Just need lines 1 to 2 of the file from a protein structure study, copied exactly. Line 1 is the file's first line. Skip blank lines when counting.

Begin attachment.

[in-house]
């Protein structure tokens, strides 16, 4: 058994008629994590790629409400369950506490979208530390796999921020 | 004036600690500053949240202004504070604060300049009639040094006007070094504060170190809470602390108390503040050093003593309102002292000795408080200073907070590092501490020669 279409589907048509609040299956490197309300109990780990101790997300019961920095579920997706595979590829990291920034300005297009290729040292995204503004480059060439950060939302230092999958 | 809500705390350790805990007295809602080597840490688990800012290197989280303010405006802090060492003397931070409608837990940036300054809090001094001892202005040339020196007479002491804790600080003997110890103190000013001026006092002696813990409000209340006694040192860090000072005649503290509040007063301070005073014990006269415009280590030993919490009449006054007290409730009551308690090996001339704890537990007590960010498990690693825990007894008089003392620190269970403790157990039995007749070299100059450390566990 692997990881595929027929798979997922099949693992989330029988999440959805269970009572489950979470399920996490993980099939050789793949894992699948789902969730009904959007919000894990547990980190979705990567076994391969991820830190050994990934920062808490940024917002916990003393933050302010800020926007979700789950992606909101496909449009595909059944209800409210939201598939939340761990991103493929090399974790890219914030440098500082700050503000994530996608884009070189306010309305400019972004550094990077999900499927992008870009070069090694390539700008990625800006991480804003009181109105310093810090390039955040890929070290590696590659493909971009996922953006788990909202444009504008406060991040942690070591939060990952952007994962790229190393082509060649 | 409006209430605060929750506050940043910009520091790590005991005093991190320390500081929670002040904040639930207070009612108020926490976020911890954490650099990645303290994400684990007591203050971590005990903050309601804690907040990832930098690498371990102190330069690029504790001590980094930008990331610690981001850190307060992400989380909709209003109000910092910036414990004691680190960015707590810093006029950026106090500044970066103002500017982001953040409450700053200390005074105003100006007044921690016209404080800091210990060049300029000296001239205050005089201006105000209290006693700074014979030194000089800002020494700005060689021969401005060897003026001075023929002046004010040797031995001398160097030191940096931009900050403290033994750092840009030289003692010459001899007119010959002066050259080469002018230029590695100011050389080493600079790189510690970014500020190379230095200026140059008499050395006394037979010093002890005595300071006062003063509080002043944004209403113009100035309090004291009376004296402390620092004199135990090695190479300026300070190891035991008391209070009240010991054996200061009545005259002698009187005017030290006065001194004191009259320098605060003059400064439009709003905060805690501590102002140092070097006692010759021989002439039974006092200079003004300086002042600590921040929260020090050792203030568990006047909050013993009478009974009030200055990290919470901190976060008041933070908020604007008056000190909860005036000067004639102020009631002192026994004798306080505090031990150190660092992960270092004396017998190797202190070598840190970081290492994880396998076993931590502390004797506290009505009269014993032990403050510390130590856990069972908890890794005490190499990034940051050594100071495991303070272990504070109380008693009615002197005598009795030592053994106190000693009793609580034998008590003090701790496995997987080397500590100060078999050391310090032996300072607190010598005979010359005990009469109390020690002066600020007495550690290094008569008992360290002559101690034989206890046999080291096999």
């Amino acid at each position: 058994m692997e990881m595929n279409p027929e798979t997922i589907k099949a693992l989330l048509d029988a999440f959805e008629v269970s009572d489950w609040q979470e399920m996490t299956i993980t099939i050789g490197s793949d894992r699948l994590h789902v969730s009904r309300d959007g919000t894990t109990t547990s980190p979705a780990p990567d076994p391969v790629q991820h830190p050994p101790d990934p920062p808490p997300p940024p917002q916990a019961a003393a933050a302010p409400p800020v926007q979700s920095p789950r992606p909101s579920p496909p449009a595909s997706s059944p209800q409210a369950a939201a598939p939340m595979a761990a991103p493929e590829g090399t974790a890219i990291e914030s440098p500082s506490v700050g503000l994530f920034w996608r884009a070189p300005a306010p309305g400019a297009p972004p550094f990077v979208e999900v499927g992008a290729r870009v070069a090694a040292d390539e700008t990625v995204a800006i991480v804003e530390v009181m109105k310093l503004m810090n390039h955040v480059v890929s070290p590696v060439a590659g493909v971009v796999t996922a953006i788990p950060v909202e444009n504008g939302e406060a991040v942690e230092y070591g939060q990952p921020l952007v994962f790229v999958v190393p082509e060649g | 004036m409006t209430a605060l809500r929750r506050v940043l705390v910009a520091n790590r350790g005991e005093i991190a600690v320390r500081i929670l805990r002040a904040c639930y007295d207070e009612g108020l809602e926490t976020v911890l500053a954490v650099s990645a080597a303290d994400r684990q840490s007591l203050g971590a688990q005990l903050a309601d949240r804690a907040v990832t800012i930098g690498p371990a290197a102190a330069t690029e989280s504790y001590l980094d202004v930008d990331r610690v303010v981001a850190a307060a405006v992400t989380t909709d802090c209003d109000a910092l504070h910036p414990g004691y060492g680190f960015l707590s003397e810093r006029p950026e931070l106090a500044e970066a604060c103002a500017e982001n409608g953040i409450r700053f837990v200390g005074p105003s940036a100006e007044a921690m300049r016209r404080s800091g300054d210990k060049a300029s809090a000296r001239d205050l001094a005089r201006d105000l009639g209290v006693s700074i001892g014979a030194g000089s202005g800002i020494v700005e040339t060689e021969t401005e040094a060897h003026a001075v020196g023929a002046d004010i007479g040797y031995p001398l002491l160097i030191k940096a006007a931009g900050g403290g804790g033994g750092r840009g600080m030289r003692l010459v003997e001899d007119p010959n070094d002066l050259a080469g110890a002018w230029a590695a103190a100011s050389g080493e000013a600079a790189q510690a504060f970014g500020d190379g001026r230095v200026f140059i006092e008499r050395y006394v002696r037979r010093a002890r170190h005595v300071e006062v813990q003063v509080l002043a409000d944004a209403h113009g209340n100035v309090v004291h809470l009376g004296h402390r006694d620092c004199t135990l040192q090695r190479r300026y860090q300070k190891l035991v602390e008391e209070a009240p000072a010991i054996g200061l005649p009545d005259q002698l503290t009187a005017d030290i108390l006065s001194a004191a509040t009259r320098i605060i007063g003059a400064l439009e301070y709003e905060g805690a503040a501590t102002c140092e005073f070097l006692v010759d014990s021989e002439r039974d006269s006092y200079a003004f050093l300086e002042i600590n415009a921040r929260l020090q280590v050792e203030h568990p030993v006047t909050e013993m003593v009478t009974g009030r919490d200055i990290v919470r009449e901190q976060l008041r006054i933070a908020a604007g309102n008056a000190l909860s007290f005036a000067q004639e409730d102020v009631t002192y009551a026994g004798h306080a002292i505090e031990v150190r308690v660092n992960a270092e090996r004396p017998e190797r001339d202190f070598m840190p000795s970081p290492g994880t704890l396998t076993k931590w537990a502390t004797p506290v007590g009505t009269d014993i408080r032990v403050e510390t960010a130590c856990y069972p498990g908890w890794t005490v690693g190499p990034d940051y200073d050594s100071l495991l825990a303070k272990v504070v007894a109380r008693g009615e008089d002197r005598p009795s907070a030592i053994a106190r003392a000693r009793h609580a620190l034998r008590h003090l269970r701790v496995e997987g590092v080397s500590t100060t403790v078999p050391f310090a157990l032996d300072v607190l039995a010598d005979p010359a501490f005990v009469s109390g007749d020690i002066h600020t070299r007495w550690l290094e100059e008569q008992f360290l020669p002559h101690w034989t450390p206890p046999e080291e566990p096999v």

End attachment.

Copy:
[in-house]
């Protein structure tokens, strides 16, 4: 058994008629994590790629409400369950506490979208530390796999921020 | 004036600690500053949240202004504070604060300049009639040094006007070094504060170190809470602390108390503040050093003593309102002292000795408080200073907070590092501490020669 279409589907048509609040299956490197309300109990780990101790997300019961920095579920997706595979590829990291920034300005297009290729040292995204503004480059060439950060939302230092999958 | 809500705390350790805990007295809602080597840490688990800012290197989280303010405006802090060492003397931070409608837990940036300054809090001094001892202005040339020196007479002491804790600080003997110890103190000013001026006092002696813990409000209340006694040192860090000072005649503290509040007063301070005073014990006269415009280590030993919490009449006054007290409730009551308690090996001339704890537990007590960010498990690693825990007894008089003392620190269970403790157990039995007749070299100059450390566990 692997990881595929027929798979997922099949693992989330029988999440959805269970009572489950979470399920996490993980099939050789793949894992699948789902969730009904959007919000894990547990980190979705990567076994391969991820830190050994990934920062808490940024917002916990003393933050302010800020926007979700789950992606909101496909449009595909059944209800409210939201598939939340761990991103493929090399974790890219914030440098500082700050503000994530996608884009070189306010309305400019972004550094990077999900499927992008870009070069090694390539700008990625800006991480804003009181109105310093810090390039955040890929070290590696590659493909971009996922953006788990909202444009504008406060991040942690070591939060990952952007994962790229190393082509060649 | 409006209430605060929750506050940043910009520091790590005991005093991190320390500081929670002040904040639930207070009612108020926490976020911890954490650099990645303290994400684990007591203050971590005990903050309601804690907040990832930098690498371990102190330069690029504790001590980094930008990331610690981001850190307060992400989380909709209003109000910092910036414990004691680190960015707590810093006029950026106090500044970066103002500017982001953040409450700053200390005074105003100006007044921690016209404080800091210990060049300029000296001239205050005089201006105000209290006693700074014979030194000089800002020494700005060689021969401005060897003026001075023929002046004010040797031995001398160097030191940096931009900050403290033994750092840009030289003692010459001899007119010959002066050259080469002018230029590695100011050389080493600079790189510690970014500020190379230095200026140059008499050395006394037979010093002890005595300071006062003063509080002043944004209403113009100035309090004291009376004296402390620092004199135990090695190479300026300070190891035991008391209070009240010991054996200061009545005259002698009187005017030290006065001194004191009259320098605060003059400064439009709003905060805690501590102002140092070097006692010759021989002439039974006092200079003004300086002042600590921040929260020090050792203030568990006047909050013993009478009974009030200055990290919470901190976060008041933070908020604007008056000190909860005036000067004639102020009631002192026994004798306080505090031990150190660092992960270092004396017998190797202190070598840190970081290492994880396998076993931590502390004797506290009505009269014993032990403050510390130590856990069972908890890794005490190499990034940051050594100071495991303070272990504070109380008693009615002197005598009795030592053994106190000693009793609580034998008590003090701790496995997987080397500590100060078999050391310090032996300072607190010598005979010359005990009469109390020690002066600020007495550690290094008569008992360290002559101690034989206890046999080291096999």